top of page
  • Writer's picturealliemacs

Body in Balance.

Injuries and pain are something that everyone has to deal with at some point or another in our lives. If you haven't, you're some sort of a freak of nature - good for you. But for the rest of us regular people, it's the inevitable. When we think of day to day pain and injuries, what causes them? There's obviously a LOT of factors and variables (some in our control and some are out of our control), but keeping the body in balance will absolutely help prevent them.

Tom Myers, an expert in movement and anatomy, says injuries can often be caused by an imbalance of opposing muscles of the joints. When muscles in joints are out of balance, one side has worn down the cartilage on that side - that's when bone on bone can happen! (cringe) No one wants that! A common problem is that knees and hips are wearing out before the people who live with them do. Is it a problem with the bones and genetics or the knees or the hips? Tom Myers says it's a USAGE problem. Hmm...let's explore that.

I've been dealing with on and off knee pain on my left side dating back to high school. My Dad has had both knees replaced, my grandma had bad knees; In my mind I would be doomed to get a knee replacement at some point. I finally went to physical therapy and was told my Vastus Medialus (inner quad muscle) was super weak which was causing my knee cap to track laterally, therefore leaving me with knee pain and imbalanced muscles. When we aren't using and activating certain muscles, our body thinks we don't need to use them and in a sense, can shut them off. I had to retrain that mind/muscle memory to be able to activate that specific muscle. Thanks to Vonda and Mark at Capstone! I'm still working on it, but it's improved a lot. Vonda really changed my thoughts on running when she told me that for herself, as a runner (a legit, Boston Marathon kind of runner), she has started running more by herself (than with friends) so that she can pay more attention to her body. Running with friends or doing any kind of workout with friends is more fun, but don't sacrifice paying attention to your body at any cost.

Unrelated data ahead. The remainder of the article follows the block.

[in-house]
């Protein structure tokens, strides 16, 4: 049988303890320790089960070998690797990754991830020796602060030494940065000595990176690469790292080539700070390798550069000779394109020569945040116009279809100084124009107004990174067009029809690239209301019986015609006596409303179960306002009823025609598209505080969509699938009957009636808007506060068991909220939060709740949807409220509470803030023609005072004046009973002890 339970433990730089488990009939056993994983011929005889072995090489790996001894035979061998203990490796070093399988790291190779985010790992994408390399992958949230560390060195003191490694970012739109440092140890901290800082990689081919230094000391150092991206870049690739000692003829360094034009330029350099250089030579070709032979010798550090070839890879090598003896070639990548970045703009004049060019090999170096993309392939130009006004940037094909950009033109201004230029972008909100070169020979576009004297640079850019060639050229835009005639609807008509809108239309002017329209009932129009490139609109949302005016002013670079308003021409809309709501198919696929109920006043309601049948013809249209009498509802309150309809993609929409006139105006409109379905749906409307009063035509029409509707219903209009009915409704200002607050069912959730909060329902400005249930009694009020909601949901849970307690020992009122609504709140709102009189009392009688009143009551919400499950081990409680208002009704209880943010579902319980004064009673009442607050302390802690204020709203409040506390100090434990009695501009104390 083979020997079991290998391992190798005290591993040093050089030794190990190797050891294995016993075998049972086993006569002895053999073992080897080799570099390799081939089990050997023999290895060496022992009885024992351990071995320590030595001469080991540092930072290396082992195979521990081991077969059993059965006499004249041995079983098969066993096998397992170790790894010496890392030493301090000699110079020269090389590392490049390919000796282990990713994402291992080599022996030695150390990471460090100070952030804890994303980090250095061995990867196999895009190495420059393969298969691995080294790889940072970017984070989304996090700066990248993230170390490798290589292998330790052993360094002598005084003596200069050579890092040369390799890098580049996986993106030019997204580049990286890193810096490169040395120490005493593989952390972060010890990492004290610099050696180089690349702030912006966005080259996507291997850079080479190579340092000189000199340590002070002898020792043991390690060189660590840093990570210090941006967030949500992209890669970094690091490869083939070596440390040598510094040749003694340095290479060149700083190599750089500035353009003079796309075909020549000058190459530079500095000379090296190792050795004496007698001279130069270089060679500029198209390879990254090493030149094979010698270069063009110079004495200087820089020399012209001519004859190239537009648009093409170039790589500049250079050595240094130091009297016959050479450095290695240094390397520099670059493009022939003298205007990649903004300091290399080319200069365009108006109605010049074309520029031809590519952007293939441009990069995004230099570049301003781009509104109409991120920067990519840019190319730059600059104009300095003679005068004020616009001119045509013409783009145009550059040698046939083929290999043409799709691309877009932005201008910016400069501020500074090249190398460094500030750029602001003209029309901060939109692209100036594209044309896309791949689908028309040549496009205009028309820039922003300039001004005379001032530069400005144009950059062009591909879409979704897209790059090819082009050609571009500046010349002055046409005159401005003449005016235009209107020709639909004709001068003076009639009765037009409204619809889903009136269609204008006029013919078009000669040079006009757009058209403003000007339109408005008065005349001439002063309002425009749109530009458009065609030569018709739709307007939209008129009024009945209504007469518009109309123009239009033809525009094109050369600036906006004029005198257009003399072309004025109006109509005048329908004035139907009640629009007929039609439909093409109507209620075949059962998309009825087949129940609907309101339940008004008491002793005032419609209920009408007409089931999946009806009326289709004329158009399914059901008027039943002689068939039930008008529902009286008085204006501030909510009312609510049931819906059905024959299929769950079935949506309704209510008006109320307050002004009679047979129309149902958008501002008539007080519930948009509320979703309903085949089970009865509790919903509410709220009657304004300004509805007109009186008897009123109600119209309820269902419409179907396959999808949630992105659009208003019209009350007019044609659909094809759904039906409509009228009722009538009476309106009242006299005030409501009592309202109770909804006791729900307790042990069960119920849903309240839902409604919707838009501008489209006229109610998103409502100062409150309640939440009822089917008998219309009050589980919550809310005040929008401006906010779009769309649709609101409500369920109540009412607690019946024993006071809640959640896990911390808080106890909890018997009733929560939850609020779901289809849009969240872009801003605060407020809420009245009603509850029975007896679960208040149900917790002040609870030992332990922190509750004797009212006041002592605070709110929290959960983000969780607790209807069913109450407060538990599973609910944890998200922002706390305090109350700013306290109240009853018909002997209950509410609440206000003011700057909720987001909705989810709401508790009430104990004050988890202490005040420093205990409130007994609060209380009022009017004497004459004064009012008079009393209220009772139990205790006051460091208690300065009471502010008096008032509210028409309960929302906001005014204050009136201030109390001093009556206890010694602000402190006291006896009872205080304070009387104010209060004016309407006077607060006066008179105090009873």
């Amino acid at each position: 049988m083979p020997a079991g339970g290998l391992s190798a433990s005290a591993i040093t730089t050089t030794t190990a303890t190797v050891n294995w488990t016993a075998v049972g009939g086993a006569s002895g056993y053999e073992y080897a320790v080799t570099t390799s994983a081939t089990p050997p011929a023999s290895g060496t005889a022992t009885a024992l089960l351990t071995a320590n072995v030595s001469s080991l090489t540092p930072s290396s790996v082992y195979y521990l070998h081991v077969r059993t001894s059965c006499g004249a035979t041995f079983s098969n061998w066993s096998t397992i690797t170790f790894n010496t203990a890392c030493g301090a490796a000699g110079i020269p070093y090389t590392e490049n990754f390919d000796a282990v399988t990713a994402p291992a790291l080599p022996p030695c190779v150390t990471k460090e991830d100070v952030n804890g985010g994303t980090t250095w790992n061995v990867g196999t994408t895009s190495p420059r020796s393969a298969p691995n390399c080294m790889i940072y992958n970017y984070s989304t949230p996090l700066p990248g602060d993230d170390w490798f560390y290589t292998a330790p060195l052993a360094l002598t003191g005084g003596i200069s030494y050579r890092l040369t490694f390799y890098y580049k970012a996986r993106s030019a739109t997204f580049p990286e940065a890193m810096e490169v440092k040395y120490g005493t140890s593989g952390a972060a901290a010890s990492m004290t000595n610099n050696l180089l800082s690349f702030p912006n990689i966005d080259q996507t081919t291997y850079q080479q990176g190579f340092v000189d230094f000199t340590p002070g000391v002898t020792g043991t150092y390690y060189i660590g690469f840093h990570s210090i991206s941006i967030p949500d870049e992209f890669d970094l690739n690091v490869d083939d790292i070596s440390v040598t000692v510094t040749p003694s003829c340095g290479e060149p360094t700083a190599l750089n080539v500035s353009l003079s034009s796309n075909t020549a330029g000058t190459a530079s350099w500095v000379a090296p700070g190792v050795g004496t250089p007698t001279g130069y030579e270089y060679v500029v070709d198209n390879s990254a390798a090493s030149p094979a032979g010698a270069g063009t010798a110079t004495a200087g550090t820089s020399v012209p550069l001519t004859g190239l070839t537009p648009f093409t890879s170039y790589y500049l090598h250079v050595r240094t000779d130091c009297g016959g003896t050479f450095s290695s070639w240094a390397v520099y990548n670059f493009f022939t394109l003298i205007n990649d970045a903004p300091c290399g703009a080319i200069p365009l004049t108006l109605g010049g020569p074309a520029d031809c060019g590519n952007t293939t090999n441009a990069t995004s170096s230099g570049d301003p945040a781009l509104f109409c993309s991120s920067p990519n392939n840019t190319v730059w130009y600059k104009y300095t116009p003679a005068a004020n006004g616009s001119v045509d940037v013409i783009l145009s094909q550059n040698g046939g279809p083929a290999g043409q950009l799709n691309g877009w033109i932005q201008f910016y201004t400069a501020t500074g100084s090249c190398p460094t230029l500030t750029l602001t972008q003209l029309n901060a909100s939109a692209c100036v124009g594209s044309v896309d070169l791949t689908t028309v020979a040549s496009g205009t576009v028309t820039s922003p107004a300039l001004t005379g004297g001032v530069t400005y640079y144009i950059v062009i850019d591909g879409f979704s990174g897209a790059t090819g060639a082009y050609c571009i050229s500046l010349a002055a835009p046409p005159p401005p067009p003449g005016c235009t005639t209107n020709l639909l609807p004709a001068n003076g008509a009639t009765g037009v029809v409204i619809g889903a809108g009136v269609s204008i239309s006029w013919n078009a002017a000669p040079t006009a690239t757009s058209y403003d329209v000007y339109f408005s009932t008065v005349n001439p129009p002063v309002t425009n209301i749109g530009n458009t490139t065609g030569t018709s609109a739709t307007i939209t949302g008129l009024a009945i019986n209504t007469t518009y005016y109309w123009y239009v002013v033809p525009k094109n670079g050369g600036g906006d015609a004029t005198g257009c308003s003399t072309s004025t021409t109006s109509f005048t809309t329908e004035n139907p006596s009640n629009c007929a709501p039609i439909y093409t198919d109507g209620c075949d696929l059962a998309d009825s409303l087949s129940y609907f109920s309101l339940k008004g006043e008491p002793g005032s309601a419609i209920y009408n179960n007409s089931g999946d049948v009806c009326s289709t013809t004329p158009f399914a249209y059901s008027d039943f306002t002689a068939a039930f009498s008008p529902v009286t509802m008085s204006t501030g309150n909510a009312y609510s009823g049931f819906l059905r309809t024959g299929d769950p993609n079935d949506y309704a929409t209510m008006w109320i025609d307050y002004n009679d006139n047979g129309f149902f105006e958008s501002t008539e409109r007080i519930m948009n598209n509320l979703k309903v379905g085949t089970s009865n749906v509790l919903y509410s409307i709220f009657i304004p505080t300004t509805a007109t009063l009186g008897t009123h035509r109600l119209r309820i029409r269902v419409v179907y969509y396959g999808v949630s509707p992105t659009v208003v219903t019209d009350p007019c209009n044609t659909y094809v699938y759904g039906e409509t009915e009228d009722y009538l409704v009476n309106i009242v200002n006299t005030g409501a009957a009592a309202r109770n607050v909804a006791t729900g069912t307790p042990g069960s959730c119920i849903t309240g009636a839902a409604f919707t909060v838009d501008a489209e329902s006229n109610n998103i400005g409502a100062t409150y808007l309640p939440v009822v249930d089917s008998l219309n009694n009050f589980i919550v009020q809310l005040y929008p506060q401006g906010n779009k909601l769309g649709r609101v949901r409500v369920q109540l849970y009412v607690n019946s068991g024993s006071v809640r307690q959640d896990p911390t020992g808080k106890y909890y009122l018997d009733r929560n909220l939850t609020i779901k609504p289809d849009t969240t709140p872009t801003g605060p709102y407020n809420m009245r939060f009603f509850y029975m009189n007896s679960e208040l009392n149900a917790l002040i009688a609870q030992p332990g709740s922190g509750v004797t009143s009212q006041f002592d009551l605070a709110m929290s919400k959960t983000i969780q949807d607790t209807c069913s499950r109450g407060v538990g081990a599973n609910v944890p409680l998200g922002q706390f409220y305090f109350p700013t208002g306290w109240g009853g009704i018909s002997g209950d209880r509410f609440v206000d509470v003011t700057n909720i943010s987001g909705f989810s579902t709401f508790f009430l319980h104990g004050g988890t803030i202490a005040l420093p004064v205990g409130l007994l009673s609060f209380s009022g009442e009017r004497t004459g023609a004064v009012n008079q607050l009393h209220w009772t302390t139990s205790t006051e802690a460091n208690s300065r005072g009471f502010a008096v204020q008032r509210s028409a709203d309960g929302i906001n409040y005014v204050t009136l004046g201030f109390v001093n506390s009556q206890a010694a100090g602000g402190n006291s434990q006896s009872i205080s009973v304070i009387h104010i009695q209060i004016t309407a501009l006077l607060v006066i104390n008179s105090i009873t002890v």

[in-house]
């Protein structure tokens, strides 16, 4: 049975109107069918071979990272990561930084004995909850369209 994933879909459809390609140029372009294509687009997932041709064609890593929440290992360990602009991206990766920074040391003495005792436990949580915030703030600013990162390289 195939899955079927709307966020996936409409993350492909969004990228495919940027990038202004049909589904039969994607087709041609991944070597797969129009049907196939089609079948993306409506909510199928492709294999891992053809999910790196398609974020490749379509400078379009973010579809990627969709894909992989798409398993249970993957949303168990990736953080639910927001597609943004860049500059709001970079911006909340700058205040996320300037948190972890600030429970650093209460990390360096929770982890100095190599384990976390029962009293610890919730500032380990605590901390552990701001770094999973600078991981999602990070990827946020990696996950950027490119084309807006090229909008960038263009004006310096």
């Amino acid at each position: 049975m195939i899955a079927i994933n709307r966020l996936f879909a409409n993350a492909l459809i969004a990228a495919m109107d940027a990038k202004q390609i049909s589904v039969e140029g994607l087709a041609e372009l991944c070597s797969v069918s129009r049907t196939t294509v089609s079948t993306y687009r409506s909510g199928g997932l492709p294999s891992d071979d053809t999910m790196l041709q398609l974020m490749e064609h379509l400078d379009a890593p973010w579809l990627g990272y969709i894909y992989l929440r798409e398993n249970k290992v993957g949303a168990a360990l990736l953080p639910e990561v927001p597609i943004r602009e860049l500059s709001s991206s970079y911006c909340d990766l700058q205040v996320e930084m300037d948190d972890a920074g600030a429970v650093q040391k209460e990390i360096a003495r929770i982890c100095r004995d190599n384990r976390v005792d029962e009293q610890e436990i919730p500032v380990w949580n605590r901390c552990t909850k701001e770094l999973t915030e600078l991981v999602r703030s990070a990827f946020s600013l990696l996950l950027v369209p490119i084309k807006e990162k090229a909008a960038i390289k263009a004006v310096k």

Here's another example of being out of balance that probably ALL OF US can relate to. We lived in a hunched over world, sitting at computers, looking down at our phones, sitting. Oh, and sitting. And looking down at our phone again. Point made. How many of us have back pain here and there? (The crowd stands up.) When we are hunched over the muscles in our neck and back are stretched out and need to be strengthened. At the same time the opposing muscles on the front of our body are shortened and need to be lengthened. Balance it out. Stretch out your front with some backbends while strengthening your back. (Locust pose please 👏 ) For more pose suggestions, check out my post, Why backbends aren't scary. And why you need them in your life.

Here's another example that I am guilty of ALL. THE. TIME. The phone between my ear and shoulder. Dumb. Just dumb. Do I experience neck and shoulder pain sometimes? Yes. Is my neck out of balance? Yep, probably. Is this an easy fix? Absolutely. I have plantronics earphones (I got mine from Costco). I just need to be more consistent (and less lazy 😬) about using them.

When I started thinking about my body this way of keeping it in balance in my every day movements, I developed a whole new outlook. There are so many things we do unconsciously that take a tole on our bodies (and so many things we can do to counteract them).

Take a few minutes to assess a few things about your daily movements (or non-movements).

  • How do you sleep? Always on the same side? With your arm up or around or funky somehow? With your neck cranked funny?

  • What does your position look like when you're sitting at your computer or in your car? Hunched over and rounded or sitting up straight with shoulders back? Legs crossed or feet on the floor?

  • How about standing? One hip out and weight in one leg more than the other? How about the weight in your feet? Weight more on the outside or inside of your foot?

  • How about when you're walking? Or running? There are some slow motion video apps that physical therapists use to really study movement. Do you put your weight more in one side of your leg than the other? You can even just stand on one leg at a time and see where you are putting that weight in your foot - ideally it should be distributed evenly through your whole foot.

Whatever you're noticing, try to be more balanced and even. When you have pain, pay attention to the muscle group in that area. Try to activate your different muscles and see if you can. Then compare sides (but know that no matter what we do, we will never be the exact same on both sides - we are asymmetrical as humans).

Obviously, for severe pain or chronic stuff, go see a doctor! My goal is to help others be more aware of their everyday movements and become more intentional with how they use their bodies. The end goal is to feel better and be more in tune with the body.

XOXO Namaste


51 views0 comments

Recent Posts

See All


bottom of page